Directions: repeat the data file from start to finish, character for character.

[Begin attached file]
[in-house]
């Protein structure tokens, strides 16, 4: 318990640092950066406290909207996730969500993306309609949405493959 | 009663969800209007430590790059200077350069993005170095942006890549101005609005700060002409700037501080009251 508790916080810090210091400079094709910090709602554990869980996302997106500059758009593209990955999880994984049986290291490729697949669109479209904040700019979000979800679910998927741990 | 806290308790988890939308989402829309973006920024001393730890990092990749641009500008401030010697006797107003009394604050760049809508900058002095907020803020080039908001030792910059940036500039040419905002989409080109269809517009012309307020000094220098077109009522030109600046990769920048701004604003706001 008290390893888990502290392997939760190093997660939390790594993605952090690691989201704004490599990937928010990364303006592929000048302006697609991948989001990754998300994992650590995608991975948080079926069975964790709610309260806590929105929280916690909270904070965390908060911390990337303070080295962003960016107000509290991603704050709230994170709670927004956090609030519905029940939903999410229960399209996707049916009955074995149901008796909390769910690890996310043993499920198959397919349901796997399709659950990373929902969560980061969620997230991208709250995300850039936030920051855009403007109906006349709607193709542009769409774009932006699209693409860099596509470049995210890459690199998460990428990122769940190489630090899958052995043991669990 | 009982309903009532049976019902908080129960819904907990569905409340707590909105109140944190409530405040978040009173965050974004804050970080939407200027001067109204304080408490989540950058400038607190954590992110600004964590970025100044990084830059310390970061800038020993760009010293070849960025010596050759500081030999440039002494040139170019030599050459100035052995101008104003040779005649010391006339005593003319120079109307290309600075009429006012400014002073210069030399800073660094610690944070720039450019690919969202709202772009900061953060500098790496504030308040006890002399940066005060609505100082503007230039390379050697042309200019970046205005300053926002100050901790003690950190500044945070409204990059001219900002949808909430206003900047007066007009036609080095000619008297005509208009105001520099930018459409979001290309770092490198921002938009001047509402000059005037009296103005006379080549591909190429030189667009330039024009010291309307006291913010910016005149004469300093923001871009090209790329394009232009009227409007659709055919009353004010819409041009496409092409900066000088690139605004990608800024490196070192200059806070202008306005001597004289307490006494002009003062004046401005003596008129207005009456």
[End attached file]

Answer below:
[in-house]
């Protein structure tokens, strides 16, 4: 318990640092950066406290909207996730969500993306309609949405493959 | 009663969800209007430590790059200077350069993005170095942006890549101005609005700060002409700037501080009251 508790916080810090210091400079094709910090709602554990869980996302997106500059758009593209990955999880994984049986290291490729697949669109479209904040700019979000979800679910998927741990 | 806290308790988890939308989402829309973006920024001393730890990092990749641009500008401030010697006797107003009394604050760049809508900058002095907020803020080039908001030792910059940036500039040419905002989409080109269809517009012309307020000094220098077109009522030109600046990769920048701004604003706001 008290390893888990502290392997939760190093997660939390790594993605952090690691989201704004490599990937928010990364303006592929000048302006697609991948989001990754998300994992650590995608991975948080079926069975964790709610309260806590929105929280916690909270904070965390908060911390990337303070080295962003960016107000509290991603704050709230994170709670927004956090609030519905029940939903999410229960399209996707049916009955074995149901008796909390769910690890996310043993499920198959397919349901796997399709659950990373929902969560980061969620997230991208709250995300850039936030920051855009403007109906006349709607193709542009769409774009932006699209693409860099596509470049995210890459690199998460990428990122769940190489630090899958052995043991669990 | 009982309903009532049976019902908080129960819904907990569905409340707590909105109140944190409530405040978040009173965050974004804050970080939407200027001067109204304080408490989540950058400038607190954590992110600004964590970025100044990084830059310390970061800038020993760009010293070849960025010596050759500081030999440039002494040139170019030599050459100035052995101008104003040779005649010391006339005593003319120079109307290309600075009429006012400014002073210069030399800073660094610690944070720039450019690919969202709202772009900061953060500098790496504030308040006890002399940066005060609505100082503007230039390379050697042309200019970046205005300053926002100050901790003690950190500044945070409204990059001219900002949808909430206003900047007066007009036609080095000619008297005509208009105001520099930018459409979001290309770092490198921002938009001047509402000059005037009296103005006379080549591909190429030189667009330039024009010291309307006291913010910016005149004469300093923001871009090209790329394009232009009227409007659709055919009353004010819409041009496409092409900066000088690139605004990608800024490196070192200059806070202008306005001597004289307490006494002009003062004046401005003596008129207005009456």